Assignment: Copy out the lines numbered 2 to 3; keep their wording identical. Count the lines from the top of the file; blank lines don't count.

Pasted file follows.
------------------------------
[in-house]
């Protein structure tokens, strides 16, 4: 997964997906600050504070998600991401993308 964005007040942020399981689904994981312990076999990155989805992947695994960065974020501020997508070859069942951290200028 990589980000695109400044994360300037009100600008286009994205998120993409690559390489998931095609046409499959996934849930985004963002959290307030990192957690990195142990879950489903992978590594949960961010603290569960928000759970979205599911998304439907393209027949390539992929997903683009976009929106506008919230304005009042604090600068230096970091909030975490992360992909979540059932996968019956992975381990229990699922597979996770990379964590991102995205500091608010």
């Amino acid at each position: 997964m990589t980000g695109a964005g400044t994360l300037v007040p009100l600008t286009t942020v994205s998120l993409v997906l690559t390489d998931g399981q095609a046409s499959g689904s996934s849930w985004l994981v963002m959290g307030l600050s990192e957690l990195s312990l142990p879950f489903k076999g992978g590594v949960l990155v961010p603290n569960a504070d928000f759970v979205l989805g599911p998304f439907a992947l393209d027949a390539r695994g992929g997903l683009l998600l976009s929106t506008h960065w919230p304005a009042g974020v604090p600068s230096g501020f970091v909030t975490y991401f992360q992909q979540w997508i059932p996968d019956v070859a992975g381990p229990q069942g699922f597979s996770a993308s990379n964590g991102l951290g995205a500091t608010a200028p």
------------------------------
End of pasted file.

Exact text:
């Protein structure tokens, strides 16, 4: 997964997906600050504070998600991401993308 964005007040942020399981689904994981312990076999990155989805992947695994960065974020501020997508070859069942951290200028 990589980000695109400044994360300037009100600008286009994205998120993409690559390489998931095609046409499959996934849930985004963002959290307030990192957690990195142990879950489903992978590594949960961010603290569960928000759970979205599911998304439907393209027949390539992929997903683009976009929106506008919230304005009042604090600068230096970091909030975490992360992909979540059932996968019956992975381990229990699922597979996770990379964590991102995205500091608010």
């Amino acid at each position: 997964m990589t980000g695109a964005g400044t994360l300037v007040p009100l600008t286009t942020v994205s998120l993409v997906l690559t390489d998931g399981q095609a046409s499959g689904s996934s849930w985004l994981v963002m959290g307030l600050s990192e957690l990195s312990l142990p879950f489903k076999g992978g590594v949960l990155v961010p603290n569960a504070d928000f759970v979205l989805g599911p998304f439907a992947l393209d027949a390539r695994g992929g997903l683009l998600l976009s929106t506008h960065w919230p304005a009042g974020v604090p600068s230096g501020f970091v909030t975490y991401f992360q992909q979540w997508i059932p996968d019956v070859a992975g381990p229990q069942g699922f597979s996770a993308s990379n964590g991102l951290g995205a500091t608010a200028p």